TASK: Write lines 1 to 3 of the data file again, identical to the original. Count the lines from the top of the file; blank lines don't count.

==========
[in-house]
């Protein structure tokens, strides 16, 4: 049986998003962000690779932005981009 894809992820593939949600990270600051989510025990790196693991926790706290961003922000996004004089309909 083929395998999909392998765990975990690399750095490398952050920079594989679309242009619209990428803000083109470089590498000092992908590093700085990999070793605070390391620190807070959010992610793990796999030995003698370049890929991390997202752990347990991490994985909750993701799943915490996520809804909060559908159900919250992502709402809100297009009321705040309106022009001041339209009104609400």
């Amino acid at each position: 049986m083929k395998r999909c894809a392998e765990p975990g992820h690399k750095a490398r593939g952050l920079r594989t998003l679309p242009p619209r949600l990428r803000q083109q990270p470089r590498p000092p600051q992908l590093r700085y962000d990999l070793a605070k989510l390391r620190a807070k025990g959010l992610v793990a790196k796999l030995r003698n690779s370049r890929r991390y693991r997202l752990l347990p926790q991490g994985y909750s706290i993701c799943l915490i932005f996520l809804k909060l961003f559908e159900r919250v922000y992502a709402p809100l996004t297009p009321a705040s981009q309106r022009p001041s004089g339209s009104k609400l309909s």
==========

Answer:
[in-house]
């Protein structure tokens, strides 16, 4: 049986998003962000690779932005981009 894809992820593939949600990270600051989510025990790196693991926790706290961003922000996004004089309909 083929395998999909392998765990975990690399750095490398952050920079594989679309242009619209990428803000083109470089590498000092992908590093700085990999070793605070390391620190807070959010992610793990796999030995003698370049890929991390997202752990347990991490994985909750993701799943915490996520809804909060559908159900919250992502709402809100297009009321705040309106022009001041339209009104609400």
């Amino acid at each position: 049986m083929k395998r999909c894809a392998e765990p975990g992820h690399k750095a490398r593939g952050l920079r594989t998003l679309p242009p619209r949600l990428r803000q083109q990270p470089r590498p000092p600051q992908l590093r700085y962000d990999l070793a605070k989510l390391r620190a807070k025990g959010l992610v793990a790196k796999l030995r003698n690779s370049r890929r991390y693991r997202l752990l347990p926790q991490g994985y909750s706290i993701c799943l915490i932005f996520l809804k909060l961003f559908e159900r919250v922000y992502a709402p809100l996004t297009p009321a705040s981009q309106r022009p001041s004089g339209s009104k609400l309909s």